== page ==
1. This was my first set of cards I even bought.

    Stoneman was even better in 1972. Don't use records at all, especially when analyzing a team like Montreal. Heck, ERA is even misleading because their defense was awful too, so a lot of outs were played into hits.

    But Stoneman is a great case. He piled up a lot of innings, but walked a lot of people, so I bet his pitch counts were always pretty high. He crashed and burned in 1973 after two great seasons where I am sure people thought he was going to be one of the best pitchers of the decade.

    The reason we don't have those iron men anymore is several fold:

    1. The strike zone shrunk - so pitchers throw more pitches.
    2. The game is more offensive. You no longer have millstones like a Roger Metzger in the lineup.
    3. People remember the outliers - Lolich, Jenkins, and not the rank and file.
    4. Bullpens are better maintained and managed. While I hate 12-man staffs and the one inning closer, now teams stock up on effective bullpens. Look at the 1971 Cubs - they had Phil Regan and a bunch of schlubs that I wouldn't trust to get me a sandwich, must lest hold a lead. So by inning 7, now you have fresh arms versus a tired starter, managers are choosing fresh arms.
    5. Billy Martin and his ilk aren't around to grind pitchers into dust. Just look at how long those A's pitchers from 1980 and 1981 lasted.
    6. If you're paying a starting pitcher millions of dollars, you don't want them to turn into Darren Dreifort.
    7. Teams only control players for so long, so they're more careful with their assets. If you have a phenom you want him to pitch for you for all six years before free agency.
    8. That era was an outlier. I clicked on 1954, to be random, and Early Wynn led the AL in innings with 270, and he completed just 20 of his 36 starts.
    9. Old Hoss Radbourn scoffs at Mickey Lolich.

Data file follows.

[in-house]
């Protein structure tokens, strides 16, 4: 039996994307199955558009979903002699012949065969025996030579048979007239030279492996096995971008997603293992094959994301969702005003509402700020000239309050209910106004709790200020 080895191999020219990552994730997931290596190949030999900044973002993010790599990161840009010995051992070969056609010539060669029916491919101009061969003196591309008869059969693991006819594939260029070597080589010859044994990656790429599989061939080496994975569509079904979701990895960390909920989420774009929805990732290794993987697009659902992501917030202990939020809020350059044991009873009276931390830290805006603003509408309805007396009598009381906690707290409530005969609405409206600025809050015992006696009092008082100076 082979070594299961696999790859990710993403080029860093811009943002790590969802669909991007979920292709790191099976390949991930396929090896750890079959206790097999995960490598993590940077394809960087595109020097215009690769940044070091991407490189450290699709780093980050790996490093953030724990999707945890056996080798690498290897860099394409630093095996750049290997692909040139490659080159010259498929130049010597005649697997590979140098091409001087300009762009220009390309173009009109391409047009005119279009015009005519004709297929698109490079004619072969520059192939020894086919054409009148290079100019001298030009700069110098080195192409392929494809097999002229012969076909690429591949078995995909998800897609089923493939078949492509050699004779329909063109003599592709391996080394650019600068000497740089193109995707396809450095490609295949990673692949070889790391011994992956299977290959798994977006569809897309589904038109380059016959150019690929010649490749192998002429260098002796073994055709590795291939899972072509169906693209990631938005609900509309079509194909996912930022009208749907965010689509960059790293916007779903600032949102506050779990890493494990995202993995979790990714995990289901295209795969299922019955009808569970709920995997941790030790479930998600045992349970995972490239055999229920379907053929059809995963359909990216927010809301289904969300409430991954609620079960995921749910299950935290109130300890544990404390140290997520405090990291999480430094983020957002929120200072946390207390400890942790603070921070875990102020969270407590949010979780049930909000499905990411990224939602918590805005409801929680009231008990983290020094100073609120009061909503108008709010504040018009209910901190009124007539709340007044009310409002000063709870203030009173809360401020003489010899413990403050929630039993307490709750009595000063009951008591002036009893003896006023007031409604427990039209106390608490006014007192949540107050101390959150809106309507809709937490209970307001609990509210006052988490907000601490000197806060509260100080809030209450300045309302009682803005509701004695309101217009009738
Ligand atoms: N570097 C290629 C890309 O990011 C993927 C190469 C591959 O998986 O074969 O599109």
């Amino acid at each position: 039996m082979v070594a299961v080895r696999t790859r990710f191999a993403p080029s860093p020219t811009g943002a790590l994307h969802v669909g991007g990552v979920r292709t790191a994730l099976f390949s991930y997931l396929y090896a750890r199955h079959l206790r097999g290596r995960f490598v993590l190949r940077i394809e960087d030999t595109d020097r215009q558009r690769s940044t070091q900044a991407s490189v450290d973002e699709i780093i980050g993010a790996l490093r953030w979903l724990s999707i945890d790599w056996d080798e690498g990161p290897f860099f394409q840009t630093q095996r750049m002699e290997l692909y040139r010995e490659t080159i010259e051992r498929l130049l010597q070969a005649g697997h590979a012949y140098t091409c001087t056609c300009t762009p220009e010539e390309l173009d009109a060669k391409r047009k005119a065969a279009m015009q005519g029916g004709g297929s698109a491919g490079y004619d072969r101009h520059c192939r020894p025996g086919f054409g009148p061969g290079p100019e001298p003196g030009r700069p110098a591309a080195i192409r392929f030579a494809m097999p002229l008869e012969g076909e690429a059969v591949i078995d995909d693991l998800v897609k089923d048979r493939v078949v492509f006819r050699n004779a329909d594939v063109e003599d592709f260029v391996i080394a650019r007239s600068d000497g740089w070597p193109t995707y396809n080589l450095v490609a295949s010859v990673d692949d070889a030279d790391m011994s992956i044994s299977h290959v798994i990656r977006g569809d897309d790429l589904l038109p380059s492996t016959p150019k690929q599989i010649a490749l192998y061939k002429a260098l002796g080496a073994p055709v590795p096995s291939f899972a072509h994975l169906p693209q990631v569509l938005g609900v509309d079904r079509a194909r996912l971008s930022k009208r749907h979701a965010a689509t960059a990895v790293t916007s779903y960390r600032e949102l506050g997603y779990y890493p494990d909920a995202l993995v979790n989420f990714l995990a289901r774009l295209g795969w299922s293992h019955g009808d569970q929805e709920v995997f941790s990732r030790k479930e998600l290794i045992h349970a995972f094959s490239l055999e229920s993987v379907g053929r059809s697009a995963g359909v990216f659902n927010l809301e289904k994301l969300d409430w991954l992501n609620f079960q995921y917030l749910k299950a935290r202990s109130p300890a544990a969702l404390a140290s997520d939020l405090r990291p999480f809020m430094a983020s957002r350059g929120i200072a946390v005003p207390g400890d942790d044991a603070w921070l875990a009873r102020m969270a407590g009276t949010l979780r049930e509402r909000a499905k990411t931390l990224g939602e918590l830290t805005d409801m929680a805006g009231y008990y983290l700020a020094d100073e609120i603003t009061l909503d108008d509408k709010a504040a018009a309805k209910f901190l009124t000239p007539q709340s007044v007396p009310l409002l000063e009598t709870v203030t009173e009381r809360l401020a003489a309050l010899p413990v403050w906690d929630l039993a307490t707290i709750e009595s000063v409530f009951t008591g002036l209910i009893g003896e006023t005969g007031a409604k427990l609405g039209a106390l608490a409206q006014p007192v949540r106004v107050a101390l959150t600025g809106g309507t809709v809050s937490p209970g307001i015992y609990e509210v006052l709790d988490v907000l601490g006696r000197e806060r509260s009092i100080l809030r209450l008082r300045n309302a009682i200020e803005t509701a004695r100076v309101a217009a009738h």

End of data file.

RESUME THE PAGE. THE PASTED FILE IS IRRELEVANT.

2. smedmusic, I think that you may be over-thinking it (just a little)...

    What has watered down the talent is expansion!

    In 1960, we had 16 MLB teams and, with a 4-man rotation, roughly 64 starting pitchers.

    Today, 30 teams and a 5-man rotation suggests roughly 150 starting pitchers (approaching 250% of 1960's total). So, by 1969, we had roughly 150% of the total of starting pitchers as compared to 1960. By 1969, you had plenty of starters who could NEVER have started ten years earlier... And this is with the 4-man rotation. A 5-man rotation, not to mention competition for athletes among the other amateur and professional sports, "waters down" available talent even further!

    In 1960, you could be "competitive" with a rotation comprised of a super-star, a star and two also-rans (or rank and file/average pitchers). With a 5-man rotation, you have to add a starter to your 4-man rotation. Hmm... Whom do we add?

    A super-star? Only a few of them...
    A star? More of them and reasonably high demand...
    An also-ran?

    Think about it!! Your 1970s and 1980s team's fortune may have rested on their ability to procure a decent 5th starter and manage talent and egos...